Halal Internet? ‘Sharia-compliant’ web browser launched in Malaysia

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The world’s first Sharia-compliant Internet service suite has been launched in Malaysia – along with browser, chat and sadaqah services.

Malaysian startup SalamWeb seeks to create a Halal web-experience for Muslims including messaging, browsing and news, filtered through user ratings, to be in accordance with Islamic law.

As anyone who has spent enough time on Facebook or Twitter can tell, modern social media can hardly be described as a comfortable environment for those attempting to browse in accordance with the strict tenets of Islam, which prohibits web-favorites like gambling, pornography and celebrations of excessive drinking. And here’s where the new company wants to capitalize, setting an ambitious goal of capturing the market on at least 10% of the world’s 1.8 billion Muslims.

“We want to make the internet a better place,” the project’s managing director Hasni Zarina Mohamed Khan explained, according to Bloomberg. “We know the internet has the good and the bad, so SalamWeb offers you a tool to create this window that lets you go to the internet to see the good.”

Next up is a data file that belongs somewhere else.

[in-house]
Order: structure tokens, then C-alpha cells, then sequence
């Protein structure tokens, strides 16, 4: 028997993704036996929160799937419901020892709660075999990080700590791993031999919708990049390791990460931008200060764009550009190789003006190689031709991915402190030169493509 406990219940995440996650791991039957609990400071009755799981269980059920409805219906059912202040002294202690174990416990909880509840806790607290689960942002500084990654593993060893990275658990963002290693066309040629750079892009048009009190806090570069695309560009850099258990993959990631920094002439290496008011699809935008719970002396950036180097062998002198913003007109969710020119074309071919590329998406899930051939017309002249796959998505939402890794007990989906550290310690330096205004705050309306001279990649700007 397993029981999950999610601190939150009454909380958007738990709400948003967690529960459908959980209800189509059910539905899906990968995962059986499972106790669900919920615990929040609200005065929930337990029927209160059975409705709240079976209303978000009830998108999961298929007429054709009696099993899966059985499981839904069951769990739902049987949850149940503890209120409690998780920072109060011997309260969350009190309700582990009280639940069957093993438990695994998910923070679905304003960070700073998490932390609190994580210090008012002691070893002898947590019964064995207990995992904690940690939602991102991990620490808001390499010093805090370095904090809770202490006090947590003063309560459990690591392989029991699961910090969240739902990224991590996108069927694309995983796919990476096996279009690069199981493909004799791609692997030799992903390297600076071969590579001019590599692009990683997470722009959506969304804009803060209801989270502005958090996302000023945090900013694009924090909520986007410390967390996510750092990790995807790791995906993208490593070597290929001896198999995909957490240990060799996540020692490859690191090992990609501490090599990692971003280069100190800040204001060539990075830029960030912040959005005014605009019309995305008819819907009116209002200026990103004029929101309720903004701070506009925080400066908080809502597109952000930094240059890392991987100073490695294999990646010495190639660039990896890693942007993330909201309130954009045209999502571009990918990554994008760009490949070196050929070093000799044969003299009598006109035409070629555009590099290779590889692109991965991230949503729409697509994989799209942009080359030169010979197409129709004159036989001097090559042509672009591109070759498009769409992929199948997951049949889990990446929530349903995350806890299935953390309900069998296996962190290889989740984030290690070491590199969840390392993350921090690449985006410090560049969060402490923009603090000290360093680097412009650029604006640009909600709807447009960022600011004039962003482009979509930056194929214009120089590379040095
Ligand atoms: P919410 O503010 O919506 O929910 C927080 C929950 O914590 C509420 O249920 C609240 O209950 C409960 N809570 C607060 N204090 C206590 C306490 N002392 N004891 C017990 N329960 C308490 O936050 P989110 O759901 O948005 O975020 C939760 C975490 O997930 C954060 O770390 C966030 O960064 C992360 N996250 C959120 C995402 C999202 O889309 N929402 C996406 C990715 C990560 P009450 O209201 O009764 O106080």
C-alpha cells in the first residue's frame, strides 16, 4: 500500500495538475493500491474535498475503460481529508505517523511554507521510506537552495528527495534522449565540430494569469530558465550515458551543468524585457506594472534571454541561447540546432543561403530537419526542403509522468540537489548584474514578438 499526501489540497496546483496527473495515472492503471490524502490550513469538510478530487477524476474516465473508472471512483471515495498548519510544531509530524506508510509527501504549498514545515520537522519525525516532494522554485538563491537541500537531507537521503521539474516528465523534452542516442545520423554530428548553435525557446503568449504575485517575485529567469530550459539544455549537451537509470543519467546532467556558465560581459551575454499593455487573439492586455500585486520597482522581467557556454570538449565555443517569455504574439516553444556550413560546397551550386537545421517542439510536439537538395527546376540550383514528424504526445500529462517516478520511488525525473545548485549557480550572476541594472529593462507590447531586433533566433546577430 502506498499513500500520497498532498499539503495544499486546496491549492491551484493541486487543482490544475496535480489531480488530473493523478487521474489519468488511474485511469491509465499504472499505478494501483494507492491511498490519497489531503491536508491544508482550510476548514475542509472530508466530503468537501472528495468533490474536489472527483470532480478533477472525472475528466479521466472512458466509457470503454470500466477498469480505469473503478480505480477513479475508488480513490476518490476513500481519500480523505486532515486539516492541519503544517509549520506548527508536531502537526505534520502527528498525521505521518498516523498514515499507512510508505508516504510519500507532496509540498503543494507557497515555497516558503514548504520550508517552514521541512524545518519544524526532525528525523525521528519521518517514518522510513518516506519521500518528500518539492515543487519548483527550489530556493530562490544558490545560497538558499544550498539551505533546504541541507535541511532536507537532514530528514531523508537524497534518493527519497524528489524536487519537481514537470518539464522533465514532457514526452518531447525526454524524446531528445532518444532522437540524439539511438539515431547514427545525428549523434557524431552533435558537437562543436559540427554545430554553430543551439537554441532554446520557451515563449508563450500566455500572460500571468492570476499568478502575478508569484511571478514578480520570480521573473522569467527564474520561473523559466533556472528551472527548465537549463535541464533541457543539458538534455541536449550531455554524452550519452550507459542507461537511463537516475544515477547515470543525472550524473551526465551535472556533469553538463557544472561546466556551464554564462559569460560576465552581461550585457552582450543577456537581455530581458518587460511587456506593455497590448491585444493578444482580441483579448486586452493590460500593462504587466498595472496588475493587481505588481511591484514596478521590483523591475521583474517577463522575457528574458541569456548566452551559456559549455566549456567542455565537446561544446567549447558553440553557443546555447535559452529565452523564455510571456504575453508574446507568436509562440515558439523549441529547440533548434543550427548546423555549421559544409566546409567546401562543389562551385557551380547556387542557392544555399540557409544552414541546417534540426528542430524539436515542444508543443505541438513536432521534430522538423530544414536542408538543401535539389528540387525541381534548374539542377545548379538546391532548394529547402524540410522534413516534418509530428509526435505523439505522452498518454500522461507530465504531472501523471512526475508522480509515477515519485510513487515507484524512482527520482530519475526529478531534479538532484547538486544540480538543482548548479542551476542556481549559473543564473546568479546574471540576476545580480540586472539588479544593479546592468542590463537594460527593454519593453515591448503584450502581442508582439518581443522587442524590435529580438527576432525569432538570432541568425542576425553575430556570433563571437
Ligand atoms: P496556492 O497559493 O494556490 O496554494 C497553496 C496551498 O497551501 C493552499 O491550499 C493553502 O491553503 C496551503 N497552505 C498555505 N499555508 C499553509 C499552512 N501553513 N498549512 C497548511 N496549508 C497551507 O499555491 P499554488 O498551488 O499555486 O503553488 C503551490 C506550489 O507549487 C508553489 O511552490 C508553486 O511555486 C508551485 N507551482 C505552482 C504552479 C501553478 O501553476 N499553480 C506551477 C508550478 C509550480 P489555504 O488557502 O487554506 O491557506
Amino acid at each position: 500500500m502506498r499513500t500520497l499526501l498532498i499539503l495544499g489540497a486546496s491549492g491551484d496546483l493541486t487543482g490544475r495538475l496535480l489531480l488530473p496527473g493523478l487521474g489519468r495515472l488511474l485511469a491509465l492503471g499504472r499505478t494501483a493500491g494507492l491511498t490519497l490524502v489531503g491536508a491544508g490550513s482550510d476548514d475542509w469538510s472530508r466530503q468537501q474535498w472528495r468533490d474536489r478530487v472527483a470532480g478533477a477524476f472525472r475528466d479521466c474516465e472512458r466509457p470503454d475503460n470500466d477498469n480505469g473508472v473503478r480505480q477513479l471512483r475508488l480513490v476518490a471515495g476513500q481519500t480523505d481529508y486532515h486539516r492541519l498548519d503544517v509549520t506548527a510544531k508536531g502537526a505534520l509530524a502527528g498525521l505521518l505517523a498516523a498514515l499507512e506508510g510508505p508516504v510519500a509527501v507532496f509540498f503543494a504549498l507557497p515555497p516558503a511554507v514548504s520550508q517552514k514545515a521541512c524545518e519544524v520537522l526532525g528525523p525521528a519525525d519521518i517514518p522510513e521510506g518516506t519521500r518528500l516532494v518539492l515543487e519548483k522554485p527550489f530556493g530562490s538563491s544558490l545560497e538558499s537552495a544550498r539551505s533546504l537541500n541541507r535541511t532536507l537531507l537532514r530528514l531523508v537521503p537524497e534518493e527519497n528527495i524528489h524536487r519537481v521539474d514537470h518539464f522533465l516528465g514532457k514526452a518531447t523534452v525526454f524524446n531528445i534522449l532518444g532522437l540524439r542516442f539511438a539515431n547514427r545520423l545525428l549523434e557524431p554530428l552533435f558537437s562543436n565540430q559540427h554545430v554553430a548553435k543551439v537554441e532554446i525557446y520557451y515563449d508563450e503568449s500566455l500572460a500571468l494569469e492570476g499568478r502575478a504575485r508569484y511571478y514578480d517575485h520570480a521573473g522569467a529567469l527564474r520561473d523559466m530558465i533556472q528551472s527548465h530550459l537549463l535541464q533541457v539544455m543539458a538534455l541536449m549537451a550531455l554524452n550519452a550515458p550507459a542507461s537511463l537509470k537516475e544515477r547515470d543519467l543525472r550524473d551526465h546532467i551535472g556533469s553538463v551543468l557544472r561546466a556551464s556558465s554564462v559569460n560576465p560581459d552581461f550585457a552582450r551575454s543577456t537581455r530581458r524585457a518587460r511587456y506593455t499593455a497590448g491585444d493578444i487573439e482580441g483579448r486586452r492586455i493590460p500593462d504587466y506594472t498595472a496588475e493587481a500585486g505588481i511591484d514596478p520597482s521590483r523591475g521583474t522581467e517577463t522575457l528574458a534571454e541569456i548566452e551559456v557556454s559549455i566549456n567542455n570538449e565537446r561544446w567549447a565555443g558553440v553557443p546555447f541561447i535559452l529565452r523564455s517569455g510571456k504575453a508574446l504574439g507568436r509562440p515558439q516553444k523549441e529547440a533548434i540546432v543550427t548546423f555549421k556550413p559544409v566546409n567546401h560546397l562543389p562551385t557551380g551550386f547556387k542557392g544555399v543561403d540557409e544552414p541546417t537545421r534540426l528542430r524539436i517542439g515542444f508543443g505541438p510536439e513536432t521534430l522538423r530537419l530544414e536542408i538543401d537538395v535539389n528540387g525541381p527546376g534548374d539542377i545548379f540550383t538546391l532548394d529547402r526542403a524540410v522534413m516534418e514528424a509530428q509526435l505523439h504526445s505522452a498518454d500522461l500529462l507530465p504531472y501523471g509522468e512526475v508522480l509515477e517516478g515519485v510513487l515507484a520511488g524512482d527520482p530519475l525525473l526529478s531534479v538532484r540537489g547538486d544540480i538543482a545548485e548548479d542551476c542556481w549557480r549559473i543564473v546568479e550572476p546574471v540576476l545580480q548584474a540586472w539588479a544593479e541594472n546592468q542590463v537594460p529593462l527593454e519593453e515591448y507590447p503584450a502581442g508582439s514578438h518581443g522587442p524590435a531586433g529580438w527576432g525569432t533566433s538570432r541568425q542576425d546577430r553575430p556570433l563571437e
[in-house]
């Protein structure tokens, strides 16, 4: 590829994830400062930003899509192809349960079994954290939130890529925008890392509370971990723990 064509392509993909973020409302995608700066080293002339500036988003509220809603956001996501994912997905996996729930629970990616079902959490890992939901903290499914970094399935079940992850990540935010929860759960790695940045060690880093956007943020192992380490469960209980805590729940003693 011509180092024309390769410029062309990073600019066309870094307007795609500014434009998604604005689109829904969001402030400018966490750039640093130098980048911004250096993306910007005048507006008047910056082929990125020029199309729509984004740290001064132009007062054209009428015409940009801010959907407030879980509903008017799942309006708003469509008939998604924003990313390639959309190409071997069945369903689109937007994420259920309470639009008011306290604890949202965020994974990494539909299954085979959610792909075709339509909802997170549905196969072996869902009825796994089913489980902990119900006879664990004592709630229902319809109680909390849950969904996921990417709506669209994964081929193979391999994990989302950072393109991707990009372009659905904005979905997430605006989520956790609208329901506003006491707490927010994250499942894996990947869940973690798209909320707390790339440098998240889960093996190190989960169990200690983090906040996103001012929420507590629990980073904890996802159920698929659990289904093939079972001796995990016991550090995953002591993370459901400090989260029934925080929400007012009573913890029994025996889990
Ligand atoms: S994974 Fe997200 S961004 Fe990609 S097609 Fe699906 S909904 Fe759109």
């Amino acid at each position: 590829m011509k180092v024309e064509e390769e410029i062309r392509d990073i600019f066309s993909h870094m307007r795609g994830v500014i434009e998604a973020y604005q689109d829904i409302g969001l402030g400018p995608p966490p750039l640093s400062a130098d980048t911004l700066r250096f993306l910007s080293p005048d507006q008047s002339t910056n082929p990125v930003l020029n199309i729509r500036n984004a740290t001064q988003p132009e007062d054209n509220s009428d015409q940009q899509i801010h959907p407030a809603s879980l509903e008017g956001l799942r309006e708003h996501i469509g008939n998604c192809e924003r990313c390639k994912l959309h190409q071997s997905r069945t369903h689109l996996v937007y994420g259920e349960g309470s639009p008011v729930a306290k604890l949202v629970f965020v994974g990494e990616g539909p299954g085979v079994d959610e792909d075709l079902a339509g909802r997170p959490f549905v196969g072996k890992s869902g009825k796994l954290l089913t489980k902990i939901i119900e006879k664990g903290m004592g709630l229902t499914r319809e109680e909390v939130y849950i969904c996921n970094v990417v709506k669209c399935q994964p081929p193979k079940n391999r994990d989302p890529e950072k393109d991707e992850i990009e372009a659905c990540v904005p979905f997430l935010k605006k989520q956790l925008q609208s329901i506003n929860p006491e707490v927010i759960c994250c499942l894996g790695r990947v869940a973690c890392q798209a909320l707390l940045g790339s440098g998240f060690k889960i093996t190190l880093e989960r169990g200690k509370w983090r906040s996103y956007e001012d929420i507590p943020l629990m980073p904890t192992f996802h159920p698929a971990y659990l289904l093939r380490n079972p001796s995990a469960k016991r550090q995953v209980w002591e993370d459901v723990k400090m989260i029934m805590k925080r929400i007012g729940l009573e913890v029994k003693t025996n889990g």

The program has several features which aim explicitly “to optimize the Islamic way of life” including prayer-timers, a compass which points to Mecca and filters which avoid alcohol and pork-related businesses. It is the first browser to be endorsed by the International Sharia Supervisory Board as being compliant with Islamic law.

However, the project is not exclusively vetted for Muslims. The Reddit-like community-based system of tagging and voting aims at “promoting universal values,” warning users when they approach content which has been flagged as abusive or fraudulent.

As Facebook and Google come under increasing scrutiny over privacy and security concerns, third-party safety filters are likely to become increasingly in-demand.

While SalamWeb seemingly offers a voluntary experience to help users browse in accordance with their beliefs, the fusion of Religion and technology is not always so benign. Last November, Indonesia unveiled an app which helps users inform the government of people practicing “heretical beliefs” not recognized by the state.

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